I will confess that I've never been a fan of any Star Trek TV series, and the movies have ranged from moderately entertaining to infuriatingly awful. I was just a bored-to-death kid when my dad started dragging me to the feature films. Since those snooze-inducing theater-going experiences, I had not viewed the early Star Trek films – until recently. I am a big fan of The Day The Earth Stood Still (1951) and The Haunting (1963), both directed by Robert Wise. He directed Star Trek: The Motion Picture (1979), so I have been desiring to reacquaint myself with this movie – which, in positive and negative ways, functions as a peak in the filmmaker's fascinating career. I'll get back to Mr. Wise in just a minute.
Over the past few weeks, I scraped up time to revisit Star Trek: The Motion Picture, Star Trek II: The Wrath of Khan (1982), and Star Trek III: The Search for Spock (1984). They all seemed much lower budget, more clunky, and more goofy than I perceived them to be as a kid, but I definitely appreciated them more as an adult. I was also intrigued by the minor milestones these films represent.
Star Trek III: The Search For Spock was actor Leonard Nimoy's feature film directorial debut. Forever pinned to the character of Spock, Nimoy finally had his chance to show off some of his other talents, even if it was still in the Star Trek universe. Did you remember that Nimoy went on to direct the hit family comedy 3 Men and A Baby (1987)? Neither did I.
One of the few sequences in Star Trek II: The Wrath of Khan I remembered from seeing it as a kid was the scene in which those ear critters squirm their way into Chekov and Terrell. Seeing the movie again, I found it pretty enjoyable and much better executed than the first film - though the plot of Star Trek: The Motion Picture was superior, in my opinion.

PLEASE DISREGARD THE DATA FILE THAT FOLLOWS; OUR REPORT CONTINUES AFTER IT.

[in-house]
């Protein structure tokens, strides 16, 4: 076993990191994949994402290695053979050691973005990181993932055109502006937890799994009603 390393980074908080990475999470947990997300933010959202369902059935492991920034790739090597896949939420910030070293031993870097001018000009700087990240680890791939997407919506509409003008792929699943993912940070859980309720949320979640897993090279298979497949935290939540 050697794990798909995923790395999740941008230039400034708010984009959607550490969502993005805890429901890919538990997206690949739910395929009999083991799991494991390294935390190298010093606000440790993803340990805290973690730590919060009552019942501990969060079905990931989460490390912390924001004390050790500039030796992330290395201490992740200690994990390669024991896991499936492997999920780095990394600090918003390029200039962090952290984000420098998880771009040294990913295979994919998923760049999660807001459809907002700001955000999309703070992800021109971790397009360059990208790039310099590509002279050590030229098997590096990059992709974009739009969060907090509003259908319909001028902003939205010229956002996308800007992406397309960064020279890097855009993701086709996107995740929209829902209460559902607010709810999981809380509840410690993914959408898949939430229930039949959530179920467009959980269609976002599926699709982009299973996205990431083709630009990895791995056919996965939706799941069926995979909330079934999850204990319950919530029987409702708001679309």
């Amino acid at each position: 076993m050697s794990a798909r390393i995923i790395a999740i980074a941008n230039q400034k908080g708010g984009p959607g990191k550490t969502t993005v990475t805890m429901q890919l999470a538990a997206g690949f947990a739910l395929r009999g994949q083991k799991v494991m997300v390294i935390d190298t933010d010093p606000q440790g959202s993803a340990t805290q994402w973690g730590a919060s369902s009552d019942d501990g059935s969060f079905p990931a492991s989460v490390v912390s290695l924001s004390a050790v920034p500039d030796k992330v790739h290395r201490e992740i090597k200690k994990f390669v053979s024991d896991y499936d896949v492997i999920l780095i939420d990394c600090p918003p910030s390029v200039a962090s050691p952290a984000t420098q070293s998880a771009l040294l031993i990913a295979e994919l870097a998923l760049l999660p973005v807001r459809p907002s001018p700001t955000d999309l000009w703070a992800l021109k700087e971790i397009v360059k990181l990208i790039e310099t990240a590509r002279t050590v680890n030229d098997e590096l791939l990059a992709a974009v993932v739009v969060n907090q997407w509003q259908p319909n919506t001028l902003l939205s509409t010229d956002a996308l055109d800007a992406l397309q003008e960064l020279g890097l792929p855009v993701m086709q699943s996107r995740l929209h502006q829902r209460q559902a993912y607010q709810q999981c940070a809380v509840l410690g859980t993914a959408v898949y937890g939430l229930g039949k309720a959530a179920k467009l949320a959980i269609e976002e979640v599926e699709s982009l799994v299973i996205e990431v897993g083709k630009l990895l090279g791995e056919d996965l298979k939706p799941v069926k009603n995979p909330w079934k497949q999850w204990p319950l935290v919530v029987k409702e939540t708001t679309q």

Directed by Nicholas Meyer (Time After Time), Star Trek II: The Wrath Of Khan represented music score composer James Horner's jump up to the big league, leaving behind low-budget horror pictures like Humanoids From The Deep (1980), Wolfen (1981), and Wes Craven's Deadly Blessing (1981). Horner's excellent score was one of the elements I enjoyed the most about Star Trek II: The Wrath of Khan. After this big break, Horner would find himself scoring big-budget studio films like Aliens (1986), Braveheart (1995), Apollo 13 (1995), Titanic (1997), Troy (2004), and Avatar (2009).
Star Trek II: The Wrath of Khan also represents a milestone in CGI visual effects, as the film contains the first entirely computer-generated sequence in film history (created by Pixar, then a division of George Lucas's Industrial Light and Magic effects house).
In 1983, the Star Trek II: The Wrath of Khan VHS release was instrumental in altering the home video industry. Paramount priced the VHS tapes at about half what VHS cassettes were usually sold for. As a result, VHS profits were double what Paramount expected. This drove down movie VHS prices in general and started pushing the industry away from rentals and toward sales of videotapes to those seeking to assemble movie libraries in their homes.
As stated, the first film, Star Trek: The Motion Picture, was really why I decided to take this little journey. This initial Star Trek outing to hit the big screen has its own wee bit of historical significance. Feature films based on television shows were not hot at that time. Few had been made up to that point - and then in 1979 both Star Trek: The Motion Picture and The Muppet Movie were released, creating a trend that would slowly but steadily gain momentum over the next three decades.
The Star Trek TV series had been cancelled in 1969, but the, uh, "enthusiastic" cult following behind the show spawned plans for a new series called Star Trek: Phase II. When Close Encounters of the Third Kind and Star Wars (both 1977) made mega-bucks at the box office, the Star Trek: Phase II television series was scrapped and its pilot episode (titled In Thy Image) was re-written as the first Star Trek feature film. With much fanfare, Paramount proudly announced that Academy-Award winning filmmaker Robert Wise would direct Star Trek: The Motion Picture. Shortly after that, everything started to fall apart and the production began its chaotic downward spiral.
I'll see you back here next week when I detail the bedlam of this shoot, and spotlight the exceptional director who – barely – held the movie together.
Thanks for reading.